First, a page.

Debut novelist Martinez attempts an ambitious tale about a woman who creates remarkable transformations with sewing materials, but the story unravels before the end.
The narrative follows Frasquita, a folklike heroine who possesses a special gift. Like generations of women before her, she is gifted with mystical powers during a special ritual. Her ability to craft beautiful objects and to heal those who are broken is viewed with suspicion by the townspeople of Santavela, and many shun her as a sorceress. When Frasquita marries José, the wheelwright, the couple has five children and each possesses a unique quality. But José teeters back and forth between sanity and madness. At one point, he moves out of the house to live in the chicken coop with his beloved chickens; after returning to the family, he becomes obsessed with numbers and doesn’t sleep for over a month. Frasquita is always there to help him back to normalcy. As other characters are introduced, the saga lengthens. Floating in and out of the village are Heredia, a young man who’s inherited his father’s olive grove; Lucia, the village whore and Frasquita’s friend who marries the elder Heredia; Blanca, a midwife; and Eugenio, a man of sinister character who becomes the village healer for a small time. After a series of events, Frasquita gathers her children and begins an arduous journey that eventually takes them to Africa. As they travel, they meet a group of anarchists, and Frasquita saves the life of Salvador, their leader. She also has another daughter, Soledad, who narrates the winding tale. Though Martinez’s prose is often moving and surprisingly lyrical, even during the goriest of moments, the story becomes frayed and somewhat disorganized as the author delves into excruciating minutiae about the lives of every character she introduces and every situation the family encounters.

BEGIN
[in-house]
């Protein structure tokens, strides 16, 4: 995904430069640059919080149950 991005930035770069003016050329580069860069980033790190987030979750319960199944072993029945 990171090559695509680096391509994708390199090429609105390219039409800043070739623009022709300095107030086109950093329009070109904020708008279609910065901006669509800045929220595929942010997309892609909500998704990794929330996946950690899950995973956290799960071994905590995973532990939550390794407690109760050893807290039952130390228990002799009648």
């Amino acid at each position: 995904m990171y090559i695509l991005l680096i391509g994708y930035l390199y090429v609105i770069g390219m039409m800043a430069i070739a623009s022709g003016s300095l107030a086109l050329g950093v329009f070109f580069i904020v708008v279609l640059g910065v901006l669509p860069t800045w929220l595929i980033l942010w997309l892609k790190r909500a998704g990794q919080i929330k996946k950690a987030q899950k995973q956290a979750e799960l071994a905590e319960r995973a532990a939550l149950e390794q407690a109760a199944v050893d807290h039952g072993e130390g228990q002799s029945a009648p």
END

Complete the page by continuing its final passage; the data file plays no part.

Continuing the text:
A three-part book that would have been more interesting without the extraneous details.